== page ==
Lugton Calling To The Faraway TownsSeptember 4, 2012
So I’m looking over my 19 year-old shoulders, keepin’ the edgy with one eye whilst scanning for decent pallets of wood with the other. After a minute or so a criteria-matching pallet is duly found (“sturdy“, “wan ye could stamp oan an’ it widnae brek“), carefully dismantled (“shhh! Security guards, furfucksakes!“) and folded into the boot of my pal’s mum’s Mini Maestro before being sped out of Hysters at top speed and delivered to the back door of The Attic, venue for that night’s Nyah Fearties gig.
Nyah Fearties (pronounced Nyah Fearties) were a brilliant, brilliant 2-man folk/punk band from Lugton in Ayrshire, a place so small and insignificant that Google are still looking for it on one of their own maps, even if The Fearties did their best to put their wee toun there. They had a sound that had obvious reference points in The Pogues and The Men They Couldn’t Hang, but there was a rough and raggedyarsedness to their sound, more no-fi than lo-fi, that made MacGowan and co. sound like a slick jazz funk band from 1982 by comparison. The Fearties were very parochial. Not for them a Scottishness that reeked of purple heather and proud images of Edinburgh Castle, they sang of what they knew. Lugton Junction. Bible John. Sawney Bean. Red Kola. A Sair Erse.
At The Attic, the two Wiseman Brothers, Davy and Steven, thrashed the daylights out of their acoustic 6 strings and bass guitars, not so much playing them as wrestling with them as though they were man-eating pythons. They kicked the shit out of that freshly-borrowed pallet and by then end of the gig it was in pieces smaller than we’d made when trying to get it into the car. They sounded like the apocalypse. Wild-eyed and feral, they participated in an hour and a half of non-stop call and response cris de guerre, sweating like boxers in the final round yet still standing upright, as if held vertical by magic. And so were we. Fuelled on £5 Bob Marleys – an ice bucket filled with a shot of every spirit and diluted to taste with fruit juice and so called because, as the barman helpfully pointed out, “you’ll wake up black and dead“, we thrashed about in the wee area in front of what loosely passed as the stage. Bang in the middle of this area was a spiral staircase. And bang! At one point or other I chicken-danced myself into it and split my head in two. Didn’t notice a thing until the next morning when I did indeed wake up black and dead and very hungover, just in time for the half 7 start in Safeway, dried blood crusted on my forehead and a splintered plank of wood from our pallet lying next to my bed. Really.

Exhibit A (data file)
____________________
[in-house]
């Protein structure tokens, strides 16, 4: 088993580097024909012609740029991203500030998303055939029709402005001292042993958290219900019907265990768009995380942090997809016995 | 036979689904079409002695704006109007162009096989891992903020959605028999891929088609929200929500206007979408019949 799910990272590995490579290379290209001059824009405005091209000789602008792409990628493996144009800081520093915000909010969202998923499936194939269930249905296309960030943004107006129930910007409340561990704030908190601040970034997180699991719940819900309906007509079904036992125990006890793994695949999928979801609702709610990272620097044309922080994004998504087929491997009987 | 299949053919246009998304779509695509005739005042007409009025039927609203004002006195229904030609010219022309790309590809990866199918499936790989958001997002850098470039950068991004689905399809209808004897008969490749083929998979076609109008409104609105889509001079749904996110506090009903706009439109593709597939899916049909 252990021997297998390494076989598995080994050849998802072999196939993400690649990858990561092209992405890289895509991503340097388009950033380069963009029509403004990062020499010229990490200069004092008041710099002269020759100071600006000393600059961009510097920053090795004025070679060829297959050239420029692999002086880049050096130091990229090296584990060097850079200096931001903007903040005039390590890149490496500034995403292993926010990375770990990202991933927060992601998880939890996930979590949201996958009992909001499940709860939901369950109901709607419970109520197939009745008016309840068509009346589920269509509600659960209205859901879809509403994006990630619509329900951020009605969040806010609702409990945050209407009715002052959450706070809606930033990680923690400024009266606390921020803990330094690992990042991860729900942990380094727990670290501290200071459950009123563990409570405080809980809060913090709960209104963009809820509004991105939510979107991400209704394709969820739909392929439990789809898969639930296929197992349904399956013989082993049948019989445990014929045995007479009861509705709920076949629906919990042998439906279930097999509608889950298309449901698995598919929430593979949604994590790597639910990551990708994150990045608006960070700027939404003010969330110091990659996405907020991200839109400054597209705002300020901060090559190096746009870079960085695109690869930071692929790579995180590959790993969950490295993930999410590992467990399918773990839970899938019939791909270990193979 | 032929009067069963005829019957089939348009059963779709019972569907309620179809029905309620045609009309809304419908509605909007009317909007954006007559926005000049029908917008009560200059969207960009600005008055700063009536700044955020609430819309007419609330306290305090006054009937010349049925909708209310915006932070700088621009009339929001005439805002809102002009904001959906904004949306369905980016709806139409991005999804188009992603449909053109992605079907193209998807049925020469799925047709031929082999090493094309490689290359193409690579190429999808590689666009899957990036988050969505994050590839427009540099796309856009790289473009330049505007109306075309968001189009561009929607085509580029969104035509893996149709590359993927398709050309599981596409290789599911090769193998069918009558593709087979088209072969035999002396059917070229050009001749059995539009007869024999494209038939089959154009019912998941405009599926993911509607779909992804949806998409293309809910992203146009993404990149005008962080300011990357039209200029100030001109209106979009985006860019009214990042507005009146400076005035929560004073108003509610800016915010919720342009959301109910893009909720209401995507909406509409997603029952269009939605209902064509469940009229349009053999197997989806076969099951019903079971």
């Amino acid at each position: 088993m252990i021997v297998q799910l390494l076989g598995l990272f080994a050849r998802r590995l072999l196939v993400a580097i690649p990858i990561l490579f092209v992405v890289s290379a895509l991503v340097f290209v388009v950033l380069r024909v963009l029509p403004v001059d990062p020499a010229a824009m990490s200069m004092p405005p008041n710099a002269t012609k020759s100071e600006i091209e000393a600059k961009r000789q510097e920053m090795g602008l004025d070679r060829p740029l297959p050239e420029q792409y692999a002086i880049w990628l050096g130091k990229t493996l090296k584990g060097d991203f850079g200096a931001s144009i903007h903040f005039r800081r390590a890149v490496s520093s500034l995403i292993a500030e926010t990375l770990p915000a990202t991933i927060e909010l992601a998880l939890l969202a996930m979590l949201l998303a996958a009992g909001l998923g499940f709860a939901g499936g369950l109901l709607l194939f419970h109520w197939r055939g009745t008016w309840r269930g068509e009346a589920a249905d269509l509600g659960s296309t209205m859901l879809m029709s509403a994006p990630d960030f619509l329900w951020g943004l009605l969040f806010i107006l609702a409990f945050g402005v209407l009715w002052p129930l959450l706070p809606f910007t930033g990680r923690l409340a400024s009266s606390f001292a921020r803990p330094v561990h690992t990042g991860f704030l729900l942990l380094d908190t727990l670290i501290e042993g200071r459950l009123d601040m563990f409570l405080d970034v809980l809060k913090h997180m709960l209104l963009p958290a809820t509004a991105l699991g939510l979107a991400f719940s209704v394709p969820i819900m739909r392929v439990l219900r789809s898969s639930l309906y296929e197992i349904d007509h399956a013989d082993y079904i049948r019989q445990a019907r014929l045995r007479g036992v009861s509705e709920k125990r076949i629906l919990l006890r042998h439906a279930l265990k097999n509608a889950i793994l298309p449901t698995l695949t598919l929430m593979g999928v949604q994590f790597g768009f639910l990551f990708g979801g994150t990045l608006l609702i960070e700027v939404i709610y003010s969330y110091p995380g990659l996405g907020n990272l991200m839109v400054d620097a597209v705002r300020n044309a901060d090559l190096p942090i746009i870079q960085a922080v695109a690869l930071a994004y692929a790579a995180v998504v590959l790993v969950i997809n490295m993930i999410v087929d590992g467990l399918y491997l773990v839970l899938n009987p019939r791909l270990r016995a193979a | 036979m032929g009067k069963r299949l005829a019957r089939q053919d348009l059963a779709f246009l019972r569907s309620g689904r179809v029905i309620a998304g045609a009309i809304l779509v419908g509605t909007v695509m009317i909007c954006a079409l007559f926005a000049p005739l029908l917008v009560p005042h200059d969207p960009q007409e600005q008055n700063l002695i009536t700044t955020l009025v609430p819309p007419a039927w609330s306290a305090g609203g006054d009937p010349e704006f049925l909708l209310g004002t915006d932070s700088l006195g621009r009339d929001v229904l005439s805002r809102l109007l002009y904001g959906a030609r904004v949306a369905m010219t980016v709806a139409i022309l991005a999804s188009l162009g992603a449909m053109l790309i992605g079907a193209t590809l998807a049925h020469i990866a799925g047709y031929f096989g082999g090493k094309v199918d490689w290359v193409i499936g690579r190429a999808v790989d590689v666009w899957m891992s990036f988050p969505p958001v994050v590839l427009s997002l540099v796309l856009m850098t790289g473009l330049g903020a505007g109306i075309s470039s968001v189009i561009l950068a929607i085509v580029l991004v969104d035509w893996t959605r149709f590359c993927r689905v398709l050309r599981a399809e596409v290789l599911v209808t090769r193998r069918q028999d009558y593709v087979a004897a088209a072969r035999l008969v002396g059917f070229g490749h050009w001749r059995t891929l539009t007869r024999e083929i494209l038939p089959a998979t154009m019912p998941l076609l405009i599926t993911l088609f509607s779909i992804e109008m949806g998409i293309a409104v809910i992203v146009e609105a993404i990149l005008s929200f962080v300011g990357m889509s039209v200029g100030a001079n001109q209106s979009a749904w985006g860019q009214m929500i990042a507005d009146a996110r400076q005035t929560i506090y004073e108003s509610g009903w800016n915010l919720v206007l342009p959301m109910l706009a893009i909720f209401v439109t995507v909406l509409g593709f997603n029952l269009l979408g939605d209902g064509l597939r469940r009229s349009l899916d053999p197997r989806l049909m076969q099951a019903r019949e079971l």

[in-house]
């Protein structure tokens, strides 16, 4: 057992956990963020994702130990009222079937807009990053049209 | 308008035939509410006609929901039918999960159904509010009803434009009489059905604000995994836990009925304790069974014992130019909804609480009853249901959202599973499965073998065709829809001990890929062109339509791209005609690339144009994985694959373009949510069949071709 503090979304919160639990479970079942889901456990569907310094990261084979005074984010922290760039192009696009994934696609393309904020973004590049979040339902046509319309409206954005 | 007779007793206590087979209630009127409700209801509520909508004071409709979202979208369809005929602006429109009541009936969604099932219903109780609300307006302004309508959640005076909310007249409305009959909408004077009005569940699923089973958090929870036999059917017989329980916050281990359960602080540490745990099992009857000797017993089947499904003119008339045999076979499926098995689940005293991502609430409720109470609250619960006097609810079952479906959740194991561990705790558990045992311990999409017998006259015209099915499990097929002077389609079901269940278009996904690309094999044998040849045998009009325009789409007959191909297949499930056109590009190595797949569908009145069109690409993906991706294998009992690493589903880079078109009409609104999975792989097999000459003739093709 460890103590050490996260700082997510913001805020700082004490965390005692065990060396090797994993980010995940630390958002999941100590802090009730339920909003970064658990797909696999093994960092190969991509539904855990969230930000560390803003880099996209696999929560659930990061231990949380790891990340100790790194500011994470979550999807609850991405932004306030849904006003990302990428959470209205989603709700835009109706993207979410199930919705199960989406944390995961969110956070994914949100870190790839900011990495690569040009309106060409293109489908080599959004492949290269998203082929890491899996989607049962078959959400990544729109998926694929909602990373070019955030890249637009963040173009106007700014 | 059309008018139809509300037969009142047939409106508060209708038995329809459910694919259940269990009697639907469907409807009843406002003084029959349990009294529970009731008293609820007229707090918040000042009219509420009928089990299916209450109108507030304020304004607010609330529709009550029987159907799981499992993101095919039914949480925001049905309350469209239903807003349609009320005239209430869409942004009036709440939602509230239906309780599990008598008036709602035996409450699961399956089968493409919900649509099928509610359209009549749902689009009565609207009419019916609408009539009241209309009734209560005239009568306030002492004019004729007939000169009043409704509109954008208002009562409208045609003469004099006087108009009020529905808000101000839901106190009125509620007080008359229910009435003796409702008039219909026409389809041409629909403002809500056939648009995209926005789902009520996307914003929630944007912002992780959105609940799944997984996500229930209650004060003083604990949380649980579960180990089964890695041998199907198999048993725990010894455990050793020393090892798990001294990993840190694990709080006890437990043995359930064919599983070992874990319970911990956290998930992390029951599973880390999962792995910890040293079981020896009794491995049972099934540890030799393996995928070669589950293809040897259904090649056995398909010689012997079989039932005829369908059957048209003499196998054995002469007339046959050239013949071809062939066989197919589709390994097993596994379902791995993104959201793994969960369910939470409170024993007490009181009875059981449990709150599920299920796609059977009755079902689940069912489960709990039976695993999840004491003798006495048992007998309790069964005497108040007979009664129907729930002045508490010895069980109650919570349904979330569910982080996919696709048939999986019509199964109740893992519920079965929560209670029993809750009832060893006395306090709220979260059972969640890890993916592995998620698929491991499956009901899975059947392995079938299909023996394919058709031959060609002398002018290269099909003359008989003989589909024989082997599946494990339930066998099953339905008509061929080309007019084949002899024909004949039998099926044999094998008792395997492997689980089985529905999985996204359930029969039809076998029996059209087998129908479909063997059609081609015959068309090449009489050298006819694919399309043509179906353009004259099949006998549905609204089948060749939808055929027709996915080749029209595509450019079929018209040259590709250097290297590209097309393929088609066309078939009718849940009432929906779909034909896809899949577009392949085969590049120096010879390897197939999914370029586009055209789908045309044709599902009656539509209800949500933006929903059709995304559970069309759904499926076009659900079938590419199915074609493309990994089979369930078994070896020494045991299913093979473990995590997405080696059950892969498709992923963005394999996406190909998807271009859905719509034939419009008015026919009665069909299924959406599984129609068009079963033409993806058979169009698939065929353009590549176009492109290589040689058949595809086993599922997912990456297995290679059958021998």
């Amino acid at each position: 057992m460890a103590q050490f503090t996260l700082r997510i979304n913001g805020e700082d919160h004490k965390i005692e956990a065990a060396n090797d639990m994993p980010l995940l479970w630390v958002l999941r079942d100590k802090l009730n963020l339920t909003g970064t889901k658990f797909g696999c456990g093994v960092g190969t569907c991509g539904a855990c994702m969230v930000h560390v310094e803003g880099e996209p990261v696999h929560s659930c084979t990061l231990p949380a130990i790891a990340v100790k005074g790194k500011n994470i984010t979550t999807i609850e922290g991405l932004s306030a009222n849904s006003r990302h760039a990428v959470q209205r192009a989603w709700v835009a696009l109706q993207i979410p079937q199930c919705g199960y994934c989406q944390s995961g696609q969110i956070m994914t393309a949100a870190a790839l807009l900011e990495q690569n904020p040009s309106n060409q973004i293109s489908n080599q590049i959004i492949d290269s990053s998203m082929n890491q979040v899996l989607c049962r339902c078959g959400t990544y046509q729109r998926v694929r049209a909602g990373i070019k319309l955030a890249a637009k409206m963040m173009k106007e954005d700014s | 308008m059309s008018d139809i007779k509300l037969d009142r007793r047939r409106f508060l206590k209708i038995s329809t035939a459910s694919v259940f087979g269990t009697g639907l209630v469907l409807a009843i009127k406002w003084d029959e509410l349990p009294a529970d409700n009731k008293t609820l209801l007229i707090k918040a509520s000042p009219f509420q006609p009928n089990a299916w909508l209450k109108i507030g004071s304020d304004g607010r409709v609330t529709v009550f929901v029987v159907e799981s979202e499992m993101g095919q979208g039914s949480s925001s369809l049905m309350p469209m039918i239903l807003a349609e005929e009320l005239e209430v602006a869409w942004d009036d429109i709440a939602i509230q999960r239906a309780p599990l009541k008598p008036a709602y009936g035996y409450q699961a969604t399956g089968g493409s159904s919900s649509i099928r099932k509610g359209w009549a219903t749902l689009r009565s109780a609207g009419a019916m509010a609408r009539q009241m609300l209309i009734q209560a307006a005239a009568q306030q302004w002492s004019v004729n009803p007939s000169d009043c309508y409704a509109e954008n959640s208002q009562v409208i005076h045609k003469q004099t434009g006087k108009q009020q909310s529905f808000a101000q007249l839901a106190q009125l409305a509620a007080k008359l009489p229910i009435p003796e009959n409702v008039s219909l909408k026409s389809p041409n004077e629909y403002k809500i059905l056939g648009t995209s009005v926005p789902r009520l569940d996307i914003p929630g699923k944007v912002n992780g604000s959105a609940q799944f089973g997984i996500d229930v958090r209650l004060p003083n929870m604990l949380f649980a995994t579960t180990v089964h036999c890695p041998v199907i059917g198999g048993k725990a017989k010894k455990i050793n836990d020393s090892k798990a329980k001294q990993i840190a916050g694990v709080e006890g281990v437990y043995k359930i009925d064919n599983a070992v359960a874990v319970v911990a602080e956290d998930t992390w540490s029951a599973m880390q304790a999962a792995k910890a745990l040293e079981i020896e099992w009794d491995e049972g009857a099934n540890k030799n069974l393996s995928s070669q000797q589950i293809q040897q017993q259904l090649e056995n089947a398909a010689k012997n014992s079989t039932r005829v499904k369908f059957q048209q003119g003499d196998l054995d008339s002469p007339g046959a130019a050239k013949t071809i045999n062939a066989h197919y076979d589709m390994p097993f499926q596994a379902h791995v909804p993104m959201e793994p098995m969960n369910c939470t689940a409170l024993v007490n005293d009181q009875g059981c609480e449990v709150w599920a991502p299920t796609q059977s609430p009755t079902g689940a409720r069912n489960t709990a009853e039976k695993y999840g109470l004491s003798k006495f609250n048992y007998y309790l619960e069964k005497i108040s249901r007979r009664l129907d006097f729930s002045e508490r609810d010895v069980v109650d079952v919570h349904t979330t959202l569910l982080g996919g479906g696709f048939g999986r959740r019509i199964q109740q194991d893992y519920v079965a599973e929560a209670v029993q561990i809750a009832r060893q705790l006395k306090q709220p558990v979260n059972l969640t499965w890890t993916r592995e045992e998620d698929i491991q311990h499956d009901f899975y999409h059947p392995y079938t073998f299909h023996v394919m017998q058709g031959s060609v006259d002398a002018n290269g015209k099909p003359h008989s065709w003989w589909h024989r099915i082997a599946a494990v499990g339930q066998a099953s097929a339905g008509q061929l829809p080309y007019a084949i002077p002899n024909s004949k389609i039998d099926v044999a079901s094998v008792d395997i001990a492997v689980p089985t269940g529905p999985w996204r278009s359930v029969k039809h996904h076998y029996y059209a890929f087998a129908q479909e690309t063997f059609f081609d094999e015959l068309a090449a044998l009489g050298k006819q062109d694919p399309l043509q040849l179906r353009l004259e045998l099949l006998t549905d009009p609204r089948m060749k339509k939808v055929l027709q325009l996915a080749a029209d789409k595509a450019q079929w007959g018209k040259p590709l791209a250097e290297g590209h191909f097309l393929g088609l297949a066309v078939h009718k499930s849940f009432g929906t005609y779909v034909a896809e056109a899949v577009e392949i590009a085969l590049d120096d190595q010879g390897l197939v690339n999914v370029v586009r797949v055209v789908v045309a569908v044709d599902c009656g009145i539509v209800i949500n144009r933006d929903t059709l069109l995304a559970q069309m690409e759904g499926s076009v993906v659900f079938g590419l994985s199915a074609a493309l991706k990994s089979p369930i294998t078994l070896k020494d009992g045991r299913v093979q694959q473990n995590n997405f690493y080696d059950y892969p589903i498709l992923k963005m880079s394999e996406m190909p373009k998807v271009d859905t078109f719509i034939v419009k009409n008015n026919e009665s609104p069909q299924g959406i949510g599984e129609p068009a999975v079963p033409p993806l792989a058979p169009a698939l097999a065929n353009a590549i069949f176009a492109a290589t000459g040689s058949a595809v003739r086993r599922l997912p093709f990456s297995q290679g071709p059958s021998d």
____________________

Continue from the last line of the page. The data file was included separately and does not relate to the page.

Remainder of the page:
Red Kola (pronounced Rid Kola) is one of The Fearties best. Written as an anthem to Curries’ Special Kola (not brown, but red, and teeth-rottin’ tasty) as well as a tongue in cheek response to REM’s Orange Crush and as a metaphorical warning of the Americanisation of the UK, it’s a breathless, clatterin’ rant and a half:
Cop shows, burger bars and American Cream Soda
Take them oot an’ drown them in a sea of Pepsi Cola
They swallowed up oor land in the name o’ Geordie Bush
He couldnae keep his piggie little eyes aff oor skoosh!
Rid Kola! Rid Kola! Oor guts are dyed wi’ Rid Kola!
Lugton Junction (pronounced Lugton Junction) is a tirade against British Rail. From the opening scaffolding poles and found-sound bashing that apes the sound of ancient steamtrains passing at high speed, to the slide guitar as train whistle, to the we’re no’ standin’ fur this vocals, it’s what you could call one of The Fearties’ Greatest Hits;
There’s a train comin’, it’s no stoppin’ here
There’s a train comin’ doon the track, it’s no stoppin’ here,
There’s a train comin’ doon the track, it’s no stoppin’ here.
It husnae stopped here fur 20 bloody years!
A year or so after The Attic gig and me and a pal are on the bus to Glasgow. It stops at Lugton and who gets on but none other than Davy Wisemen (he cannae get a train, remember?) “A’right boys!” He sits down and entertains us and everyone else on the bus (he has a rather volumatic burr to his voice) with stories about anything and everything. He draws us a map of Arran, showing us where The Fearties are playing in a week or so. Then we’re in Buchanan Street bus station and he’s off to who knows where with a genuinely cheery cheerio. “Did embdy ever chin you about that pallet?” No, Davy, but I couldnae explain to my mum how a broken plank of wood had ended up in my bedroom.